violate the rights of others to peacefully go about their affairs.
It does not believe that simply because a majority in society wants
government welfare programs, because such programs give them a sense
of protection from the insecurities of life, that this morally justifies
the power of political coercion to redistribute wealth and limit
the choices of other members of society to determine what is best
for themselves, their families, and others they may care about.

The
advocate of liberty is on guard against all expansions of government
into the private lives and free associations of individuals because
he considers political power to be corrupting and harmful to the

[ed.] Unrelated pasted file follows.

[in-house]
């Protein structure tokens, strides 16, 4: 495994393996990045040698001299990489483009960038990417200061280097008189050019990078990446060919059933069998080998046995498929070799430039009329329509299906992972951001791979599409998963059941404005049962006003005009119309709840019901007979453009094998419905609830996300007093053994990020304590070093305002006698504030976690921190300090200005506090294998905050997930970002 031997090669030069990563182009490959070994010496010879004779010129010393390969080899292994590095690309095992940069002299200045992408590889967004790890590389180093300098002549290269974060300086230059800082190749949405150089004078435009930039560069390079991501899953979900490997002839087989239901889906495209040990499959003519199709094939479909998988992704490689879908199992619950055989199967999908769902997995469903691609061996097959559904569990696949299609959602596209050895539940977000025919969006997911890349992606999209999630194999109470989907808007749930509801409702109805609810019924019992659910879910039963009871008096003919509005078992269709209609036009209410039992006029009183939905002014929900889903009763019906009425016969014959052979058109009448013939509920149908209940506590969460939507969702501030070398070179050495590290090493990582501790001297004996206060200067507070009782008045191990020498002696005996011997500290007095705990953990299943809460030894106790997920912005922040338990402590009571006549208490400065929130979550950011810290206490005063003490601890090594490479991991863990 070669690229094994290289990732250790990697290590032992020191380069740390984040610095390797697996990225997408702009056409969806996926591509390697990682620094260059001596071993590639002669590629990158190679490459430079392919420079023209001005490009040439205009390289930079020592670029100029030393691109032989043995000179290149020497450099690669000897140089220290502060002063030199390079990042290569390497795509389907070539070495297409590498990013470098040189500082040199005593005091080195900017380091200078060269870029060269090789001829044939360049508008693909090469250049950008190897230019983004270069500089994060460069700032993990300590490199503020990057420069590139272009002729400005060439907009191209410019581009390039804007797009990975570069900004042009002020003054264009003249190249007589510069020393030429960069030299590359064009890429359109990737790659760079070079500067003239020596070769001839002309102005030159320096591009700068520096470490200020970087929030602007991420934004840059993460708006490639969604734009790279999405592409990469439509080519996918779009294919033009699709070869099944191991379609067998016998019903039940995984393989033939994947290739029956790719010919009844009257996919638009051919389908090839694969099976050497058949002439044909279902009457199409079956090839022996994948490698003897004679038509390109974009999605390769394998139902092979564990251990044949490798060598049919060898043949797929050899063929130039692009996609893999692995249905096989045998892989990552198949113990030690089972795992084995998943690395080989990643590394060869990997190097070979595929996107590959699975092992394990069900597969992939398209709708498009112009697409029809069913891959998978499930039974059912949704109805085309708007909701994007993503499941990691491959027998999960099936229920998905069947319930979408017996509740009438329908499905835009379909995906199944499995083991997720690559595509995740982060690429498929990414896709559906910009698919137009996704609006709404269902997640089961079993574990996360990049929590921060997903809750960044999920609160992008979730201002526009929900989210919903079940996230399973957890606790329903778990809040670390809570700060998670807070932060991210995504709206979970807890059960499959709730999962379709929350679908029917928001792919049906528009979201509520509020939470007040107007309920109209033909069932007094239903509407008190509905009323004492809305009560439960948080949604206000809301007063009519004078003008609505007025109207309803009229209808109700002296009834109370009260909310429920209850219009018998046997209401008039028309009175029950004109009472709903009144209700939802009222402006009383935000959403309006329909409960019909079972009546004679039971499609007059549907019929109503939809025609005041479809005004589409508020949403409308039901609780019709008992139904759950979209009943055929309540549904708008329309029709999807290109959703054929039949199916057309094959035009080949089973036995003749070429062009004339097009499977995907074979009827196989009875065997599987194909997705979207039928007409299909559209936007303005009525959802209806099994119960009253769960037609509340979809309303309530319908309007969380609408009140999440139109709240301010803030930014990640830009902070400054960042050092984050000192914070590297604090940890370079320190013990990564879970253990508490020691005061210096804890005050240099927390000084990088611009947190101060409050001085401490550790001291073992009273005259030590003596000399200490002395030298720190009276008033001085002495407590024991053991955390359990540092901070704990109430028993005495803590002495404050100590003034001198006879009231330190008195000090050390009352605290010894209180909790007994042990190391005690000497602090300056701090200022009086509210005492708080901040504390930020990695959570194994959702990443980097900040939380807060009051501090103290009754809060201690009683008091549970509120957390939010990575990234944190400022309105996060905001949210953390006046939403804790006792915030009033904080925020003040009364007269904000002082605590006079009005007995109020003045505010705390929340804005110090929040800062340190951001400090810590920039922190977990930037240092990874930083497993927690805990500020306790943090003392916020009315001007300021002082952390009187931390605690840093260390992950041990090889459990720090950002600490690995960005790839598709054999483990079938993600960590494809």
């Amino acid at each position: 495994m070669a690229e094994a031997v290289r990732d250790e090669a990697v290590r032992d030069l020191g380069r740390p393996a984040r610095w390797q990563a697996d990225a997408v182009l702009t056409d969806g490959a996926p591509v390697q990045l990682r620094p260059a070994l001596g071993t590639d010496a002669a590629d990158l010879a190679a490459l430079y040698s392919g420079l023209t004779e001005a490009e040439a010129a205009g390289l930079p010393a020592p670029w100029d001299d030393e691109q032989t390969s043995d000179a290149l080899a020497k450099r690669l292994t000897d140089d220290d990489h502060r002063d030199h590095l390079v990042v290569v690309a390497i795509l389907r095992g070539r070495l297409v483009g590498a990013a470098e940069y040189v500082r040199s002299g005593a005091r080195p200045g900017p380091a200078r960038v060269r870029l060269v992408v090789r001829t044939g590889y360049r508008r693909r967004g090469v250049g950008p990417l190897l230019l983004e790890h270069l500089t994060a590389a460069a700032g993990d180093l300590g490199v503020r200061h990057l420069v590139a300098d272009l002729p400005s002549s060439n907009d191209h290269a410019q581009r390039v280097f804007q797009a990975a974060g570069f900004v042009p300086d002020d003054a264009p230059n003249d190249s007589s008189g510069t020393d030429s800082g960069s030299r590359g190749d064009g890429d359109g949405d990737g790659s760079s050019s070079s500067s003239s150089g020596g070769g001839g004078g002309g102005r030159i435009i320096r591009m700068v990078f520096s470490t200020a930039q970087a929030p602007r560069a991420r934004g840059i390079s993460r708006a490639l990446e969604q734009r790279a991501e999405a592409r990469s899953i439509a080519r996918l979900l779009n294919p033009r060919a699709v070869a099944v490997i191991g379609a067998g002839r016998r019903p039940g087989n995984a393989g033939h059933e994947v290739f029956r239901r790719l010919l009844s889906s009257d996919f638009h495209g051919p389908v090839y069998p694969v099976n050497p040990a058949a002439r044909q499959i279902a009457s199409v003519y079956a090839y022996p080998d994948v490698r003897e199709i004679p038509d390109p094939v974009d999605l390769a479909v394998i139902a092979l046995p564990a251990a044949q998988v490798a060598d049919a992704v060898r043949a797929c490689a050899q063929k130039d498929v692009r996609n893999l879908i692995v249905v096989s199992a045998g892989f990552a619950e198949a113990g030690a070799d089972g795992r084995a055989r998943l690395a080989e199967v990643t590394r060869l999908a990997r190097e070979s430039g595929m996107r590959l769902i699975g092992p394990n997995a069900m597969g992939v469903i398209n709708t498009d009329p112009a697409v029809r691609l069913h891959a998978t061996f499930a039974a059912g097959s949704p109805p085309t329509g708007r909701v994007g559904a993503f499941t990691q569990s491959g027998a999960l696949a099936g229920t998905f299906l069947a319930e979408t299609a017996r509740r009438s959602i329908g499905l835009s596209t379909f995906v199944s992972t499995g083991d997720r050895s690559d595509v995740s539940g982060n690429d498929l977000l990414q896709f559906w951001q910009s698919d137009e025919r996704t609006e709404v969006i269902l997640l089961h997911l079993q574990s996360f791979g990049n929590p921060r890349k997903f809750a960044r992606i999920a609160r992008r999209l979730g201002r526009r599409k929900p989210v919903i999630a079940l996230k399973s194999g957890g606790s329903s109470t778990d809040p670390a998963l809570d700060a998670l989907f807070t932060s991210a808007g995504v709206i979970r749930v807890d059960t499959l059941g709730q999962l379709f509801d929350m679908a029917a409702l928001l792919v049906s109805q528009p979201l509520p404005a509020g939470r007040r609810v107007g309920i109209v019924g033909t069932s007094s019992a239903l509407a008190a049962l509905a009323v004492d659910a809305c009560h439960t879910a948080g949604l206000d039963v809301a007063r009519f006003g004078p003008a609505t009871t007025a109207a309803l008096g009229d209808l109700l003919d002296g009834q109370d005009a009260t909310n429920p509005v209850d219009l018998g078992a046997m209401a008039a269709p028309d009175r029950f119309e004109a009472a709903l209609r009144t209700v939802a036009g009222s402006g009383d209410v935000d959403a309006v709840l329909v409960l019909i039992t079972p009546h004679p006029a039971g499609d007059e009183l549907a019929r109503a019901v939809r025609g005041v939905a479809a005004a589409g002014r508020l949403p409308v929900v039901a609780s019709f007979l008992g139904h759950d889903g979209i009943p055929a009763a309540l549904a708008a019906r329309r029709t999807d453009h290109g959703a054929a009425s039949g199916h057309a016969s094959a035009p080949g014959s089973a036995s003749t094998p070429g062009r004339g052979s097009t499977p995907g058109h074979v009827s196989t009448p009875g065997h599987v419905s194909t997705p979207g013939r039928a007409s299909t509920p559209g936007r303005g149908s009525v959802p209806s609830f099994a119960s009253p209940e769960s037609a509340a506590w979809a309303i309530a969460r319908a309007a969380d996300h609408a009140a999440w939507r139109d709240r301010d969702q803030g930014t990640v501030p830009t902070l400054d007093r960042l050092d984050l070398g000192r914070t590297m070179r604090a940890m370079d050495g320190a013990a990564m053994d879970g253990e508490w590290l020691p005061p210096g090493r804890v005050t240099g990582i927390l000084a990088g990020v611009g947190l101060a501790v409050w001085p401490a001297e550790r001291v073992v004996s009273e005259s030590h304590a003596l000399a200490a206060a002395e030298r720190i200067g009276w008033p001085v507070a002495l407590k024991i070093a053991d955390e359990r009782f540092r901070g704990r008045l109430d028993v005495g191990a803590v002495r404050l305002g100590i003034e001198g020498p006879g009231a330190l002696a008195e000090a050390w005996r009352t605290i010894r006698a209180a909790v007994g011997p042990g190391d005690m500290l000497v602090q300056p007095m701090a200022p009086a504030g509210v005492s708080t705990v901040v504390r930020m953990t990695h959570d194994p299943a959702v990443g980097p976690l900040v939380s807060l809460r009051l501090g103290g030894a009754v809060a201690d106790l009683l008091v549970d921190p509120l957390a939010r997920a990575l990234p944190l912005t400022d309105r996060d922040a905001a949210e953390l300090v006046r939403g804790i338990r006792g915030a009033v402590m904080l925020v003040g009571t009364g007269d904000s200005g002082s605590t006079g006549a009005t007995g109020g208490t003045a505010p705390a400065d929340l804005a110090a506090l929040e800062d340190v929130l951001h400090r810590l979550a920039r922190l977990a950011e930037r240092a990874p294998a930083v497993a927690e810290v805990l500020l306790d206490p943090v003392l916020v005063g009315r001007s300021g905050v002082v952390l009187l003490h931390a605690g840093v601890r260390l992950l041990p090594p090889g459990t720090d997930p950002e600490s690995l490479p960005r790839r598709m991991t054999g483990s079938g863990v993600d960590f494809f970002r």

creative potential in man. Political interventions and regulations
intimidate man's mind and conscience, restrict his productive actions,
weaken or eliminate the mutually beneficial and charitable associations
among people, and undermine the moral sense of self-responsibility
and voluntary duty to others in society.

Likewise,
the friend of freedom believes that any "greatness" that
America may possess on the international stage should come from
being an example of individual freedom practiced at home, which
then serves as an ideal for others around the world to emulate.
Furthermore, political and military interventions abroad threaten
the freedom and prosperity of the American citizenry, because of
the costs of these global activities.

These
are the freedom principles and the public ethos that we have been
losing in America, and neoconservatism offers no alternative to
regain them.

May
25, 2004

Richard
Ebeling [send him mail] is
president of FEE. This article is reprinted by permission from the
May 2004 issue of The Freeman.